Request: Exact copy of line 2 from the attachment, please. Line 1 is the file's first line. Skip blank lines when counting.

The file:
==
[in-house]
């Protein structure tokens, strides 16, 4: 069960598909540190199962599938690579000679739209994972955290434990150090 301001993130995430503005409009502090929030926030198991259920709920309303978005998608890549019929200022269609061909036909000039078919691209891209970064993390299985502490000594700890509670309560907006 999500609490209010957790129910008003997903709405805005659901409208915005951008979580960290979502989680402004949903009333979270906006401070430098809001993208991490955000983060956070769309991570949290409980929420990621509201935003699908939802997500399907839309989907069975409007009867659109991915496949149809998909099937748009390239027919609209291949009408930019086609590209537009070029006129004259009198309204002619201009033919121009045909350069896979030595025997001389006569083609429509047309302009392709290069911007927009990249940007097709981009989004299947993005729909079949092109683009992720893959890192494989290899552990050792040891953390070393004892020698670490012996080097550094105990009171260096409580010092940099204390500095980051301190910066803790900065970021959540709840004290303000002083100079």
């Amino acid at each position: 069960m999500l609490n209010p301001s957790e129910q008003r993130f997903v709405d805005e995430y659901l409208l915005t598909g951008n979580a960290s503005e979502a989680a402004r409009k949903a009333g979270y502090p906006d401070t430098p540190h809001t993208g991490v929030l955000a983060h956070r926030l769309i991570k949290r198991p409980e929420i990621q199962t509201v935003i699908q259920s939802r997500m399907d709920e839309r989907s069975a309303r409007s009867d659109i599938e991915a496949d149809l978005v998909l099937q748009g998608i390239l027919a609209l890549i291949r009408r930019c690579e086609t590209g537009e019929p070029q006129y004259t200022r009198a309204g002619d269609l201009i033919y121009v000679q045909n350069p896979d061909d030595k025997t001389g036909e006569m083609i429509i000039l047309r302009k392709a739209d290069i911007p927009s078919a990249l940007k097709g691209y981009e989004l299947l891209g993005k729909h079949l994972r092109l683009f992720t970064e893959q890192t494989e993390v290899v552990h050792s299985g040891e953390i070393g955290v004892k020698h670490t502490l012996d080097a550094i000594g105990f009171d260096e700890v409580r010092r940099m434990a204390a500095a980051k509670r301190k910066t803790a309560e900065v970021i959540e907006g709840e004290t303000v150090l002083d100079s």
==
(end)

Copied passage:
């Protein structure tokens, strides 16, 4: 069960598909540190199962599938690579000679739209994972955290434990150090 301001993130995430503005409009502090929030926030198991259920709920309303978005998608890549019929200022269609061909036909000039078919691209891209970064993390299985502490000594700890509670309560907006 999500609490209010957790129910008003997903709405805005659901409208915005951008979580960290979502989680402004949903009333979270906006401070430098809001993208991490955000983060956070769309991570949290409980929420990621509201935003699908939802997500399907839309989907069975409007009867659109991915496949149809998909099937748009390239027919609209291949009408930019086609590209537009070029006129004259009198309204002619201009033919121009045909350069896979030595025997001389006569083609429509047309302009392709290069911007927009990249940007097709981009989004299947993005729909079949092109683009992720893959890192494989290899552990050792040891953390070393004892020698670490012996080097550094105990009171260096409580010092940099204390500095980051301190910066803790900065970021959540709840004290303000002083100079």